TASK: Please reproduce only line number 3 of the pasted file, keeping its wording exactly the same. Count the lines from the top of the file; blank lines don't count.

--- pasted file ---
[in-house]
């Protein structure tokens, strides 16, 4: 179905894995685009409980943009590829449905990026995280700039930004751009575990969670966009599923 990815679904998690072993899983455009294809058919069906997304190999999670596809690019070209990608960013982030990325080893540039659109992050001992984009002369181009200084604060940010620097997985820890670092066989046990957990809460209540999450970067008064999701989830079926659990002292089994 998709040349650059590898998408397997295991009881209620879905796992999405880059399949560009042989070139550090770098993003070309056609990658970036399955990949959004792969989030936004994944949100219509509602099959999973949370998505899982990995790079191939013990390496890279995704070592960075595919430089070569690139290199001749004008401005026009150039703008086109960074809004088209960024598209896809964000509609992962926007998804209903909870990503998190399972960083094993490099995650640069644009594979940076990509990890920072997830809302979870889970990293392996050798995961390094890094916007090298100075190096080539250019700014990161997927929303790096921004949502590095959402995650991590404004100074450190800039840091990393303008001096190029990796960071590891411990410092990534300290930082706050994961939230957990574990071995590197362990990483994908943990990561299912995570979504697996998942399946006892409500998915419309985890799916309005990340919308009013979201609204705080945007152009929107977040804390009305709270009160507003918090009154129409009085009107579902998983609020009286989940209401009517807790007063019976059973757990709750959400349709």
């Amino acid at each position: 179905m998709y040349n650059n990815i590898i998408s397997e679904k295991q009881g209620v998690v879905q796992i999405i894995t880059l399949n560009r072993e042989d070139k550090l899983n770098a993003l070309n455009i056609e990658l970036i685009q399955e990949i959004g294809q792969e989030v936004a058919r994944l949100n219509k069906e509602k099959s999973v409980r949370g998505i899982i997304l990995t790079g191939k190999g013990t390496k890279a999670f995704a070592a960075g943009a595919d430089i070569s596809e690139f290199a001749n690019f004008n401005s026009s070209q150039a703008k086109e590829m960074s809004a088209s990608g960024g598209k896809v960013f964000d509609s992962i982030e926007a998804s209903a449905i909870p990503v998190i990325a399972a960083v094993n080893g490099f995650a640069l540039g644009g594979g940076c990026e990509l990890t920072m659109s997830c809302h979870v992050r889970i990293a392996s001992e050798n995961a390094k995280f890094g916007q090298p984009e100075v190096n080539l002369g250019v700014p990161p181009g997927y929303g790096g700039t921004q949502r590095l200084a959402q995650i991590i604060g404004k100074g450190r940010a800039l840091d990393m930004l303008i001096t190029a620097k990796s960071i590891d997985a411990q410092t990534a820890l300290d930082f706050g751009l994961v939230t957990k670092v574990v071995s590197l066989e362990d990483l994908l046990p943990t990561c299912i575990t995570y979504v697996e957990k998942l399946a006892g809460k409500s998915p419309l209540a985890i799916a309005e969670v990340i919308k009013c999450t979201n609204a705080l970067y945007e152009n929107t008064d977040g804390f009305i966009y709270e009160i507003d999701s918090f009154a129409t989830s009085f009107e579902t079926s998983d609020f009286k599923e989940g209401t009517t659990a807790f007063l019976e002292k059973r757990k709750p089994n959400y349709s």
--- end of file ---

């Amino acid at each position: 179905m998709y040349n650059n990815i590898i998408s397997e679904k295991q009881g209620v998690v879905q796992i999405i894995t880059l399949n560009r072993e042989d070139k550090l899983n770098a993003l070309n455009i056609e990658l970036i685009q399955e990949i959004g294809q792969e989030v936004a058919r994944l949100n219509k069906e509602k099959s999973v409980r949370g998505i899982i997304l990995t790079g191939k190999g013990t390496k890279a999670f995704a070592a960075g943009a595919d430089i070569s596809e690139f290199a001749n690019f004008n401005s026009s070209q150039a703008k086109e590829m960074s809004a088209s990608g960024g598209k896809v960013f964000d509609s992962i982030e926007a998804s209903a449905i909870p990503v998190i990325a399972a960083v094993n080893g490099f995650a640069l540039g644009g594979g940076c990026e990509l990890t920072m659109s997830c809302h979870v992050r889970i990293a392996s001992e050798n995961a390094k995280f890094g916007q090298p984009e100075v190096n080539l002369g250019v700014p990161p181009g997927y929303g790096g700039t921004q949502r590095l200084a959402q995650i991590i604060g404004k100074g450190r940010a800039l840091d990393m930004l303008i001096t190029a620097k990796s960071i590891d997985a411990q410092t990534a820890l300290d930082f706050g751009l994961v939230t957990k670092v574990v071995s590197l066989e362990d990483l994908l046990p943990t990561c299912i575990t995570y979504v697996e957990k998942l399946a006892g809460k409500s998915p419309l209540a985890i799916a309005e969670v990340i919308k009013c999450t979201n609204a705080l970067y945007e152009n929107t008064d977040g804390f009305i966009y709270e009160i507003d999701s918090f009154a129409t989830s009085f009107e579902t079926s998983d609020f009286k599923e989940g209401t009517t659990a807790f007063l019976e002292k059973r757990k709750p089994n959400y349709s």